Not gonna lie, it’s a lot of work. So, parents, we need to come together, learn from each other and share information.

These are our family rules. It works for us. Every parent gets to make decisions for his/her own family regarding social media. Each child is different. I respect every parent’s decision, but I’d also like to create more discussion about how to cyberparent.

So, here’s how we implemented Instagram:

1. Learn it first. I was on Instagram six months before I let my daughter have her own account. I had friends (who have older daughters) who walked me through it and answered my questions.
Alert: You need a mom friend who has kids older than your children. They’ll give you a heads-up of what’s coming your way. These dear friends of mine (Merideth and Holly) warned me about Instagram use among middle school kids.

2. Make the account private. By having a private account, strangers can only see the profile pic and bio. Your followers have to request to follow you. In the app, go to your profile page. Click the settings icon in the upper right corner, scroll down to “private account” and turn it on.
Alert: Even as a private account, everyone can see your pic and bio. I don’t allow my daughter to use her last name, the full name of her school (only an abbreviation), etc.

3. Follow your child. You already have an account (per Step 1) so follow your child.
Alert: You don’t have access to their direct messages and search history as a follower. This leads to Step 4. Be aware, they will communicate through the direct messaging feature.

4. Know your child’s password and check his/her phone. We have a rule that my daughter’s cell phone gets checked in at the end of the day (we don’t allow any screens in bedrooms, bathrooms or behind closed doors). So, her phone goes to our mudroom every night for charging. I often check her timeline, search history and direct messages.
Alert: The search history can be cleared and the direct messages can be deleted. Make sure you trust your child! Also, when you search within Instagram, the parental controls of the phone settings do not work because you’re inside an app. Porn will not be blocked, but should be reported as it is not allowed (see Step 10 for a porn-proof resource).

5. Turn “Location Services” off. Close the app. Go to your phone’s settings. Per Instagram’s help center, you turn it off here: Settings > Privacy > Location Services > Instagram. You can set to “Never” or “While Using the App.” I recommend “Never.”  If you do not turn off “location services” for Instagram, the picture could give anyone who follows your child an exact address of his/her location.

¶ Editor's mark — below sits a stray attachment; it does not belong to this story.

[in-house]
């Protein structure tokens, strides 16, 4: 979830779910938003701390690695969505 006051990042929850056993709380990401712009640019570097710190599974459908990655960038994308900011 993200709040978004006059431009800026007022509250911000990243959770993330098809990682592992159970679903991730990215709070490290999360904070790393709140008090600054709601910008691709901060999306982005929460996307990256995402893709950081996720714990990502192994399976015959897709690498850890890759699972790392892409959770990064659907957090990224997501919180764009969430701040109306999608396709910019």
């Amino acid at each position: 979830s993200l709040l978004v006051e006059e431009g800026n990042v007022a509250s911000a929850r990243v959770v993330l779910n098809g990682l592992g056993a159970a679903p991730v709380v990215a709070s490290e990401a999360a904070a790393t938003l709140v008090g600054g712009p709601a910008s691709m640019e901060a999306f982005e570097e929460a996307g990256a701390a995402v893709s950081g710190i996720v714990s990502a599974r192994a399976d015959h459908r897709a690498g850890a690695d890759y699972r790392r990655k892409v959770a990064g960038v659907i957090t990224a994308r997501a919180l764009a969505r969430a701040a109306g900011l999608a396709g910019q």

Alert: It only shows up here if you’ve added a location within the Instagram app before. If it’s not there, try adding a location in Instagram on a picture (you don’t have to actually post), then go back to Settings > Privacy > Location Services > Instagram to turn it off.

6. Only allow followers your child knows in real life. This is a biggie for us. If my daughter can’t tell me who it is and how she knows them, they can’t follow her. Non-negotiable.

Also, most tweens think more followers = popularity. We talk a lot about our purpose on Instagram. We want to share pictures with a few of our friends. Jesus had 12 disciples. We don’t need thousands of strangers knowing our business. I tell my child, “Be selective in who you let into your world.”

7. Don’t allow your child to follow older kids you don’t know. Our rule is my daughter can follow people at school who are her grade and one grade above (again, who she knows in real life). Other than that, they must be a family friend or high school mentor at church. Personal preference.

8. Approve who your child follows. She only follows kids she knows in real life (see Step 7), and I also encourage her to follow pastors, motivational speakers, etc. who I follow and trust. The goal here – to fill her Insta-feed with positive things. I love when my daughter texts me Scripture she saw on Insta! LOVE.

9. Teach that Instagram is real life. I always tell my child, “If you won’t say it to her face, do not type it as a comment.”

Report bullying and inappropriate pictures. Do not talk to strangers. Do not share personal information, including your cell number. We also have family rules (for any screen) – no pictures in bathing suits or less, no pictures with your tongue sticking out, etc. These are important to us, customize them for your own preferences.

10. Teach integrity. I can put rules in place, set all the parental controls, but if my kids want to see bad things, they’ll find it in this digital world. My main goal of cyberparenting – teach them moral values, integrity and to guard themselves. I tell my kids, “You (and only you) are responsible for what enters your brain. Protect it. Bad images are hard to get out of your head.”

For us, the Bible is our moral compass. It determines right and wrong.

“I will walk within my house in the integrity of my heart. I will set no worthless thing before my eyes; I hate the work of those who fall away; It shall not fasten its grip on me. A perverse heart shall depart from me; I will know no evil.” Psalm 101:2-4 (NASB)

I also highly recommend Good Pictures, Bad Pictures to porn-proof your kids (for ages 6+). Excellent resource!

What other rules do you use to keep your kids safe on Instagram?

Alert: In the app store, Instagram is rated for 12+. If you google the terms of service for Instagram, it clearly states you must be 13. When opening a new account, though, a birthdate is not required. You are only required to check the box agreeing to all terms.